The answer is yes you can do this. In fact, my colleagues and I represent several Indian companies that have wholly owned subsidiaries here in the U.S. l.
I have been advised by my Indian clients that Indian nationals are prohibited by Indian law from owning property in the U.S. However, what you can do is to create a limited liability company (LLC) or a "C" corporation (S corporations are helpful in the U.S. for tax purposes, but foreign nationals may not hold stock in an S corporation). You would hold the membership interest in the LLC or the shares of the corporation.
You will need an EIN here as you will have to report income to the U.S. Whether you will pay taxes on profits in India or the U.S. is a question for tax counsel. I believe there is a treaty between our countries that will protect you in the main from double taxation.
As to where, the threshold question is whether you plan to have operations here or whether your services will be completely on line. I generally prefer Delaware as a state for organization when one has no strong ties to any other state. If you are thinking in terms of a physical facility, I would be inclined to suggest Northern Virginia among other areas. California is a center for tech activity, but dealing with the California government can be a challenge, in my view. And it is more costly.
As to insurance and taxes, again it depends on what the nature of your activities are. If you have a physical facility, then you need liability insurance. If you have employees, you need to be concerned with workers compensation and unemployment insurance. If you sell goods or in some states even if you sell services, you may need to collect sales tax.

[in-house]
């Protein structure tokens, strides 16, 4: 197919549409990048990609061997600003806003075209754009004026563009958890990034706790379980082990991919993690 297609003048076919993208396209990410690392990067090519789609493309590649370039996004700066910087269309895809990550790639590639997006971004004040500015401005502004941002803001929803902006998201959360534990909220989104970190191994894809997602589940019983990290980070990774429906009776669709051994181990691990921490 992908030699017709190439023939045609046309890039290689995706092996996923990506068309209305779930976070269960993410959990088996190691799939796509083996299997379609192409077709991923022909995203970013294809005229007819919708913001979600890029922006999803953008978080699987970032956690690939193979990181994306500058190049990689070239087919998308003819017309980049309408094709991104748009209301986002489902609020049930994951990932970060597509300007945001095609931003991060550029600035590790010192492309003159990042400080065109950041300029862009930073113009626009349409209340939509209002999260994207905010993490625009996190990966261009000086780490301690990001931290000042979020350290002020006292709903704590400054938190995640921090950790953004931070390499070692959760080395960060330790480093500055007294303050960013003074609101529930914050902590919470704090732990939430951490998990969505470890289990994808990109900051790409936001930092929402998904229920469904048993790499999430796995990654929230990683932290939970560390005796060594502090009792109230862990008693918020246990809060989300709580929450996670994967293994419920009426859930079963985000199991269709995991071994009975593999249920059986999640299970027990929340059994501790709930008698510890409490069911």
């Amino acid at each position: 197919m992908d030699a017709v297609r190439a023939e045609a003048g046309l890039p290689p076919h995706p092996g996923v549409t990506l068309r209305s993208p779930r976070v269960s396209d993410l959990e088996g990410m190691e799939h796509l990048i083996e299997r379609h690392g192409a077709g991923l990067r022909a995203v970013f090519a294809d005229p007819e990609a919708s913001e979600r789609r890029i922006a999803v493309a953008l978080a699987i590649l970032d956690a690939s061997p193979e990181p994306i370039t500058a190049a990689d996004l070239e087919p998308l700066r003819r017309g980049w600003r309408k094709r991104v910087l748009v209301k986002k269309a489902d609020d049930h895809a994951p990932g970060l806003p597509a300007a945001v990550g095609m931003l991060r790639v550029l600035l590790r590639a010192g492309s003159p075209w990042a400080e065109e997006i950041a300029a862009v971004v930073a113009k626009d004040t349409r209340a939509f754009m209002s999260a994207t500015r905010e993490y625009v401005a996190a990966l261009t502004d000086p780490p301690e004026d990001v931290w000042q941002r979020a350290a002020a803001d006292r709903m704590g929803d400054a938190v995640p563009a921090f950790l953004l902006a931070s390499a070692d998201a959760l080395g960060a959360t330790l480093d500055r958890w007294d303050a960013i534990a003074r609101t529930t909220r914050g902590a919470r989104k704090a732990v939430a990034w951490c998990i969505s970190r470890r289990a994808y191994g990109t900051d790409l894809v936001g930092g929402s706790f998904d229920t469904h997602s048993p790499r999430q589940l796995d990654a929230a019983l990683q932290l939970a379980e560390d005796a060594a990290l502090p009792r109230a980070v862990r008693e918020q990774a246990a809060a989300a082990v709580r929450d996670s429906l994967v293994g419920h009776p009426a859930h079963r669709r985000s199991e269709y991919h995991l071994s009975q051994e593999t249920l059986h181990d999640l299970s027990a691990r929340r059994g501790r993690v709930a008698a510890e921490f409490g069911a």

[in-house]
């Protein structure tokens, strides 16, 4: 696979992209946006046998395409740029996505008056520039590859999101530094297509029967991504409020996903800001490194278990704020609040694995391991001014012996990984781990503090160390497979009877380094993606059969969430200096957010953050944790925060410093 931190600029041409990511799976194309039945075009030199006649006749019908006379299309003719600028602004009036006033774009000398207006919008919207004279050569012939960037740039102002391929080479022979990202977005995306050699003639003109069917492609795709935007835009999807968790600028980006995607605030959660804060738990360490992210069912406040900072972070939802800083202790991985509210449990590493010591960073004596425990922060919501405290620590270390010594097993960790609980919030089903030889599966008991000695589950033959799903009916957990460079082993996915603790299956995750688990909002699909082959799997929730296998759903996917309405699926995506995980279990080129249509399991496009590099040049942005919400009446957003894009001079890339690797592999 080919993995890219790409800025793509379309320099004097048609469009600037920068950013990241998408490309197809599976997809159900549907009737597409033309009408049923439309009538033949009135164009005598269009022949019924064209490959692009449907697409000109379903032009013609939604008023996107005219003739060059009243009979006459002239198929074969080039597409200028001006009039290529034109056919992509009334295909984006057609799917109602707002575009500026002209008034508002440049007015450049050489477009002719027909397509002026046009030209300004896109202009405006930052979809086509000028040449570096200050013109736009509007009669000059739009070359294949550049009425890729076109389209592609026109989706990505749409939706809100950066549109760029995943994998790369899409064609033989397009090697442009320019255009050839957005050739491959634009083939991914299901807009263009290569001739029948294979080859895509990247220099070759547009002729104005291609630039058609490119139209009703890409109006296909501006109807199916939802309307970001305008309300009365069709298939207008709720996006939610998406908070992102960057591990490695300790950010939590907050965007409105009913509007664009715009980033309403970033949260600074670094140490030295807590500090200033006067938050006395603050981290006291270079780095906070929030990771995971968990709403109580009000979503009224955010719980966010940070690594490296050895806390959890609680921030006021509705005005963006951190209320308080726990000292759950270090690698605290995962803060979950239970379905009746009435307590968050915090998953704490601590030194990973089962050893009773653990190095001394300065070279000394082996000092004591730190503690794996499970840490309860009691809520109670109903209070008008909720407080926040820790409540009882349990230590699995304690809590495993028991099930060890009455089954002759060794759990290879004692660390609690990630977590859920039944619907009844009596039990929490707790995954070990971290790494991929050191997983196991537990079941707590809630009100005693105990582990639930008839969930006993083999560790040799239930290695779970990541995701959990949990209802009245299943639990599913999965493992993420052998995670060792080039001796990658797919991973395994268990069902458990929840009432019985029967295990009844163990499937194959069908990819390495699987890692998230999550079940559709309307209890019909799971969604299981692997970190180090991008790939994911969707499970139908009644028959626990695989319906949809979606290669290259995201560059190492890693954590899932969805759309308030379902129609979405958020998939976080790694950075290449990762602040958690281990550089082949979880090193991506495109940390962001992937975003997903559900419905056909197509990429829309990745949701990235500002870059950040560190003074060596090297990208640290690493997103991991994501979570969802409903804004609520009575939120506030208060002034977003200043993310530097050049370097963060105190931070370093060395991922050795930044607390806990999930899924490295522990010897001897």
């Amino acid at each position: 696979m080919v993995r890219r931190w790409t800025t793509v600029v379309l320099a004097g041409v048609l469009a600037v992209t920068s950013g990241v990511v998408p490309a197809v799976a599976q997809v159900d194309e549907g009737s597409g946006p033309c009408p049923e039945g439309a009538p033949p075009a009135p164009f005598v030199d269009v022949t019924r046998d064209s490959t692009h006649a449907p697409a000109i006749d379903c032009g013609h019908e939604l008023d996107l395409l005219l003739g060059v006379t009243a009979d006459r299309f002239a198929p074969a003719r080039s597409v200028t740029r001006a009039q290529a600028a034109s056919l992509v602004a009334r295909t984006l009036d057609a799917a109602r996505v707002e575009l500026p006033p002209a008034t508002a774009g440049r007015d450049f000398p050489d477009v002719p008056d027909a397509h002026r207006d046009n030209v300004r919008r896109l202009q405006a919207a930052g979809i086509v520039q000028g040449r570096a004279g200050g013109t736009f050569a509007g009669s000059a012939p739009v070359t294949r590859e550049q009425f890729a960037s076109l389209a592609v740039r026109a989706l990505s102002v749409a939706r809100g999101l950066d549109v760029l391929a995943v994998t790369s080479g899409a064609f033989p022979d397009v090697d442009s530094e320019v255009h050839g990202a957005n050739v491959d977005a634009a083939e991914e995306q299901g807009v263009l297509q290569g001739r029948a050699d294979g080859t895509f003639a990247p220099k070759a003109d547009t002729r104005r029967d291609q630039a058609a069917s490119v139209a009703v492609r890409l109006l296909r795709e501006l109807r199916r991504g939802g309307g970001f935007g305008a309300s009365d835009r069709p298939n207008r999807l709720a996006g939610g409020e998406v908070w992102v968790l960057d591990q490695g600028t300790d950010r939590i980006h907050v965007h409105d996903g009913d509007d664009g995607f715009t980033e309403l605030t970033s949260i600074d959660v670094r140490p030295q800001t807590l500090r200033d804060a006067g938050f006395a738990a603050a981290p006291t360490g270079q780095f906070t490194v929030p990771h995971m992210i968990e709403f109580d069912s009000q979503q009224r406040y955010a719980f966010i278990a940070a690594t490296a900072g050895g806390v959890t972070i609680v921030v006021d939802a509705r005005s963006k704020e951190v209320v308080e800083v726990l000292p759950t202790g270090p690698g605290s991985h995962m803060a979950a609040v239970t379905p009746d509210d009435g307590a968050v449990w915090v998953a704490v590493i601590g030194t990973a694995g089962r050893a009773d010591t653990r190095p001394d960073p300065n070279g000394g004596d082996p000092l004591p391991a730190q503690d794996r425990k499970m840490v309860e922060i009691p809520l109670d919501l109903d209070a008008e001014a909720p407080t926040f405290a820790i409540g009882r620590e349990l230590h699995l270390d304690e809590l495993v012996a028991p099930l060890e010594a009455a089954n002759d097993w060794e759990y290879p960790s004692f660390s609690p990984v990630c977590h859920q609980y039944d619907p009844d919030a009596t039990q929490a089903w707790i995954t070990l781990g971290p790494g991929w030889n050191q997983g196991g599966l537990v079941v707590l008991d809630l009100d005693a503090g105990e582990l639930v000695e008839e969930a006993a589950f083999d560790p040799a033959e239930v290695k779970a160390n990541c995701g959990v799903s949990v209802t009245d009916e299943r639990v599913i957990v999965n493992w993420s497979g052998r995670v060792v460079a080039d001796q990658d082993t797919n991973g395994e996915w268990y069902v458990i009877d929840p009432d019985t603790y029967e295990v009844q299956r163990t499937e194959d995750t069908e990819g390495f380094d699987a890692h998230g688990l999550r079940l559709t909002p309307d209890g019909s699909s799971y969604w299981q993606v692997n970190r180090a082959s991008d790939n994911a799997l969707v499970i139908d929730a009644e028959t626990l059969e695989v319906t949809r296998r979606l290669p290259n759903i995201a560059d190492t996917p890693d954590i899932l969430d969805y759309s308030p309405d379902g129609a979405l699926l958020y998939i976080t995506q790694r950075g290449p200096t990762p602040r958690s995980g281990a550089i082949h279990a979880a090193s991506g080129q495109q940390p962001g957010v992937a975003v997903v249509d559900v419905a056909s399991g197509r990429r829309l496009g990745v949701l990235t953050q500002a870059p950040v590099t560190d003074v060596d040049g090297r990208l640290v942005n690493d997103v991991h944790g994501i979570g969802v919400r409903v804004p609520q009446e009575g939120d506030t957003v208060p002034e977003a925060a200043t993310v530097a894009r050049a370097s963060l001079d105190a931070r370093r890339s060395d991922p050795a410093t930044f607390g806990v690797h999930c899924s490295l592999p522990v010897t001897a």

Finally, as to visas, if you were to invest $500,000 to $1 million and if you were to create 10 jobs over a two year period, you could get an EB5 visa in all likelihood. That would pretty much assure you a green card to allow you to operate with relative ease. On the other hand, there are other visas that can be obtained for periodic trips to the U.S.
I would be happy to discuss the matter with you further. One of my partners is from India, and we represent several Indian companies with operations in the U.S. I have other Indian clients, though they have immigrated to the U.S.
With kindest regards,
Congrats on your interest in starting a U.S. based business. You don't need a visa or to be a citizen to start a business in the U.S. You would need a visa if you wanted to work in the business however.
All the questions you ask are reasonable questions to ask in your situation, however you need they would be more appropriately answered in a one on one conversation with the attorney where they can ask you questions.
There are several attorneys who may be willing to do so via email or skype.